Imprisoned Death Row Records impresario Marion "Suge" Knight's hopes of being released on bond suffered a major setback in a California courtroom recently that will keep him behind bars for the foreseeable future.
The man who helped launch the careers of such important rap-artists as Tupac Shakur, Dr. Dre and Snoop Dogg, will, for now, continue serving his nine-year term in a Central California prison for assaulting two rappers.
"They've denied [his appeal] at this point," said Steve Matthews, supervising deputy attorney general for the state of California, referring to a move that could have put the infamous record producer back on the streets immediately. "Until the court of appeal is done with him, whether they issue another opinion, ask for more information or issue a ruling, he isn't going anywhere."
A ruling by the California Court of Appeals last month overturned an Aug. 26 judgment that could have led to a reconsideration of the former record-label CEO's sentence. L.A. Superior Court Judge Stephen Czuleger sent Knight to prison for nine years in 1996 when he ruled that Knight had violated the terms of his probation from the 1995 assault conviction, to which he had pleaded no contest.
Knight had been caught on videotape kicking the late L.A.-resident Orlando Anderson, an alleged gang member, during a fight in the lobby of Las Vegas' MGM Grand Hotel. For violating the terms of his probation, Czuleger ruled, Knight was required to serve his full nine-year term for the assaults, which stemmed from a 1992 incident in which he attacked two rappers.
But the Court of Appeals found in August that it was unclear what the trial court judge in the 1995 case meant when he originally sentenced Knight to nine years of prison time. This finding opened the door to a re-sentencing for Knight that could have drastically reduced his sentence, to perhaps as little as probation.
According to Matthews, his office filed a petition for a re-hearing with the State of California Court of Appeals on Sept. 8, a request that was granted on Sept. 24.
"We argued that the opinion from the Court of Appeals left out some facts that would have shown the [Court of Appeals'] judgment was in error and that the court should reverse itself," Matthews said.
The attorney general's petition argued that Czuleger was correct in his belief that he had no choice but to sentence Knight to nine years.
Knight's lawyer, David Kenner, however, argued that the 1995 ruling was ambiguous and left other options for Knight besides a nine-year term, a position the court had originally agreed with in August's now-vacated ruling. Matthews said the successful bid to overturn that ruling was unusual, noting that he had not seen such a petition granted in the five years he has been in office.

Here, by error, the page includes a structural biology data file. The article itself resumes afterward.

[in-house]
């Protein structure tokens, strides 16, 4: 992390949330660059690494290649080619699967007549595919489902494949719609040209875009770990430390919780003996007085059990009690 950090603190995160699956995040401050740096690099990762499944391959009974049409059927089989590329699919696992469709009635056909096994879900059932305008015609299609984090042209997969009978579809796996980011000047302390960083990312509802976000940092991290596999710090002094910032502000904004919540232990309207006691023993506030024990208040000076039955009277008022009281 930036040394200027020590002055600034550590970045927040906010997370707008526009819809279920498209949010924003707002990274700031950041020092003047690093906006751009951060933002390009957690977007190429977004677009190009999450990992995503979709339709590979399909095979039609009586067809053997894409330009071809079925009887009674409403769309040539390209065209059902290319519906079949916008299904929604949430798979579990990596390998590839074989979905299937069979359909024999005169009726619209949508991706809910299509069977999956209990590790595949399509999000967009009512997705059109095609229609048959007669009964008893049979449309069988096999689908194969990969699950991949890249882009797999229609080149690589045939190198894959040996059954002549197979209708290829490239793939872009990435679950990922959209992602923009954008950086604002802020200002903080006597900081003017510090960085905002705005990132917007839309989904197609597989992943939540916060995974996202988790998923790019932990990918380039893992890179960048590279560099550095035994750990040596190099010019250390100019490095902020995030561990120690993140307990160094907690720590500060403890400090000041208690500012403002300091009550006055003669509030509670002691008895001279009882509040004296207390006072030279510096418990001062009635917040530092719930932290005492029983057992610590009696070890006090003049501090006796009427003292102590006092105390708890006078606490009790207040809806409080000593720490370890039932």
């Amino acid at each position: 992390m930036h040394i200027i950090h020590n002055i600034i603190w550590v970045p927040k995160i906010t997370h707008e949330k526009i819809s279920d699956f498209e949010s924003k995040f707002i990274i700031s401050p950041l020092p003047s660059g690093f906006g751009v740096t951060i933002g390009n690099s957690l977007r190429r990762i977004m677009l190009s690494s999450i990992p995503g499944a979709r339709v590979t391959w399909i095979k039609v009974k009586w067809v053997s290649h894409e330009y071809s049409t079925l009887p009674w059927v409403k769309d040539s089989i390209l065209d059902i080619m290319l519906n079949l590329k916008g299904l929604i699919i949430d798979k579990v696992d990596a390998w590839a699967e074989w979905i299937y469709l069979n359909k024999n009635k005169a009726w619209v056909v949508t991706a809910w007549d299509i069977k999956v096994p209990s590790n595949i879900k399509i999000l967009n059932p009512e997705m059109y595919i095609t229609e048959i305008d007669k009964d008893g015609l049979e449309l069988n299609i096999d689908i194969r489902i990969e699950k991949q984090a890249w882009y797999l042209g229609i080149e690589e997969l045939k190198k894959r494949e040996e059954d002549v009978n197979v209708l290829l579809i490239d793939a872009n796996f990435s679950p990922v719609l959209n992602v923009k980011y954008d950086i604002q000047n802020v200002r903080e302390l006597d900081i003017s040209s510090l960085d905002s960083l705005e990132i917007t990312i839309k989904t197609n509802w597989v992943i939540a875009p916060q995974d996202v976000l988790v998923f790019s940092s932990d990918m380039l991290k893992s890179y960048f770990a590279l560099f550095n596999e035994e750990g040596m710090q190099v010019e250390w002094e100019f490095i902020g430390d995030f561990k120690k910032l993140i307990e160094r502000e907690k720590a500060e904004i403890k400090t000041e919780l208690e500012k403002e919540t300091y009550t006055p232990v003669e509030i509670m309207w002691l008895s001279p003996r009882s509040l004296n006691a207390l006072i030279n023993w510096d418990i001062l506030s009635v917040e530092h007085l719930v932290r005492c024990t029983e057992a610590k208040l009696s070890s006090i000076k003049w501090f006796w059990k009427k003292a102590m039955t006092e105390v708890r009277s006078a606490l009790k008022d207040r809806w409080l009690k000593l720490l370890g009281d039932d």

Neither Kenner nor a Death Row spokesperson could not be reached for comment by press time.
The 32-year-old Knight is currently serving the second year of his term at the California Men's Colony prison in San Luis Obispo, Calif., for the Sept. 12, 1996, incident in Las Vegas.
Only hours after the incident, Death Row rap-star Shakur was fatally shot while riding in a car with Knight.
Last month, Kenner said he believed Knight's release was imminent and that a new probation hearing would occur by mid-October.
"The court even indicated last time that if he could do less than nine years he would," Kenner said. "This was a draconian sentence of the situation, and he's already served two years. We hope that he will be released unconditionally."
Matthews, whose office is awaiting a new ruling from the appeals court on the length of Knight's term, given the probation violation, said the only possibility for Knight's being granted bail at this point is from the appeals court itself.
It is unclear, even if he is released, whether or not Knight can re-establish the once-exalted position of the Death Row label, which he co-founded in 1992. The label has sold more than 25 million records, including such multi-platinum albums as Dr. Dre's The Chronic and Doggystyle, from the artist formerly known as Snoop Doggy Dogg.
The label began to struggle prior to Knight's incarceration, following the 1996 defection of co-founder/producer Dr. Dre (born Andre Young) and the death of Shakur. The subsequent loss of Shakur's unreleased material and the defection this year of its last remaining superstar, Dogg (born Calvin Broadus), also had a negative impact.
Death Row is currently the target of a federal racketeering probe, according to the L.A. Times, which reported that Knight and unnamed associates are being investigated for alleged tax violations, links to street gangs, drug trafficking, money laundering and acts of violence.